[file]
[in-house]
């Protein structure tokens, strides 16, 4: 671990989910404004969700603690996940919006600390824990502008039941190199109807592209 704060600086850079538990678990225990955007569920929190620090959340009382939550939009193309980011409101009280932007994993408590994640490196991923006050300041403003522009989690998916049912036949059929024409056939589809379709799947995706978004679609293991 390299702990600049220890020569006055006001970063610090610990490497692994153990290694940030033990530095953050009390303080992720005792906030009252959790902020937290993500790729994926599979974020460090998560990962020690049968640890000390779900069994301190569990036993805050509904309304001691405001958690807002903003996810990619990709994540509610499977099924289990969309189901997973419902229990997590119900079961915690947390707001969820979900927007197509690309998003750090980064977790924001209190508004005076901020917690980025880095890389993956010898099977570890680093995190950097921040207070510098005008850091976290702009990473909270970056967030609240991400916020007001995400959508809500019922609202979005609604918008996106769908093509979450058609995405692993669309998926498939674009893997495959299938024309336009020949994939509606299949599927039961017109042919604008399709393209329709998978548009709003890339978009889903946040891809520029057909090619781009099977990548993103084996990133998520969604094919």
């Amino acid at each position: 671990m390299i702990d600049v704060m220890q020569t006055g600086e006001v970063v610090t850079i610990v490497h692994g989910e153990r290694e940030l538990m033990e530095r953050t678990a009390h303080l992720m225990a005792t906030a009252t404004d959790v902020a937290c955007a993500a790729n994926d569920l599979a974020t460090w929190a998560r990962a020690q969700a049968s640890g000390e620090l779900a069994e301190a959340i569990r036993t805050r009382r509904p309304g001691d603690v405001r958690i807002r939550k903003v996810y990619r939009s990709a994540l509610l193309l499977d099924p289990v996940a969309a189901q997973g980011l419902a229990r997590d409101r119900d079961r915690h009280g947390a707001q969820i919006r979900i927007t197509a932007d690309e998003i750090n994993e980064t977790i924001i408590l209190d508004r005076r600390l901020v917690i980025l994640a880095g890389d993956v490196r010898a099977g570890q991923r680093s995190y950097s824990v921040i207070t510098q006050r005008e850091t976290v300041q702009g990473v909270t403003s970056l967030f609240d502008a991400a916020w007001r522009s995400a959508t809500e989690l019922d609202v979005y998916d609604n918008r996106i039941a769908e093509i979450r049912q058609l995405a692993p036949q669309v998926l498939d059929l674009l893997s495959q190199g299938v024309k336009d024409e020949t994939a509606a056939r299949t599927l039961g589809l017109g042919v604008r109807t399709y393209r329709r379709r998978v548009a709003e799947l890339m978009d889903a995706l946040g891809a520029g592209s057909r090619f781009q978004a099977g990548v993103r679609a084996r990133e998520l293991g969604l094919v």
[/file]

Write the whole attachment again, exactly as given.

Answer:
[in-house]
């Protein structure tokens, strides 16, 4: 671990989910404004969700603690996940919006600390824990502008039941190199109807592209 704060600086850079538990678990225990955007569920929190620090959340009382939550939009193309980011409101009280932007994993408590994640490196991923006050300041403003522009989690998916049912036949059929024409056939589809379709799947995706978004679609293991 390299702990600049220890020569006055006001970063610090610990490497692994153990290694940030033990530095953050009390303080992720005792906030009252959790902020937290993500790729994926599979974020460090998560990962020690049968640890000390779900069994301190569990036993805050509904309304001691405001958690807002903003996810990619990709994540509610499977099924289990969309189901997973419902229990997590119900079961915690947390707001969820979900927007197509690309998003750090980064977790924001209190508004005076901020917690980025880095890389993956010898099977570890680093995190950097921040207070510098005008850091976290702009990473909270970056967030609240991400916020007001995400959508809500019922609202979005609604918008996106769908093509979450058609995405692993669309998926498939674009893997495959299938024309336009020949994939509606299949599927039961017109042919604008399709393209329709998978548009709003890339978009889903946040891809520029057909090619781009099977990548993103084996990133998520969604094919």
């Amino acid at each position: 671990m390299i702990d600049v704060m220890q020569t006055g600086e006001v970063v610090t850079i610990v490497h692994g989910e153990r290694e940030l538990m033990e530095r953050t678990a009390h303080l992720m225990a005792t906030a009252t404004d959790v902020a937290c955007a993500a790729n994926d569920l599979a974020t460090w929190a998560r990962a020690q969700a049968s640890g000390e620090l779900a069994e301190a959340i569990r036993t805050r009382r509904p309304g001691d603690v405001r958690i807002r939550k903003v996810y990619r939009s990709a994540l509610l193309l499977d099924p289990v996940a969309a189901q997973g980011l419902a229990r997590d409101r119900d079961r915690h009280g947390a707001q969820i919006r979900i927007t197509a932007d690309e998003i750090n994993e980064t977790i924001i408590l209190d508004r005076r600390l901020v917690i980025l994640a880095g890389d993956v490196r010898a099977g570890q991923r680093s995190y950097s824990v921040i207070t510098q006050r005008e850091t976290v300041q702009g990473v909270t403003s970056l967030f609240d502008a991400a916020w007001r522009s995400a959508t809500e989690l019922d609202v979005y998916d609604n918008r996106i039941a769908e093509i979450r049912q058609l995405a692993p036949q669309v998926l498939d059929l674009l893997s495959q190199g299938v024309k336009d024409e020949t994939a509606a056939r299949t599927l039961g589809l017109g042919v604008r109807t399709y393209r329709r379709r998978v548009a709003e799947l890339m978009d889903a995706l946040g891809a520029g592209s057909r090619f781009q978004a099977g990548v993103r679609a084996r990133e998520l293991g969604l094919v």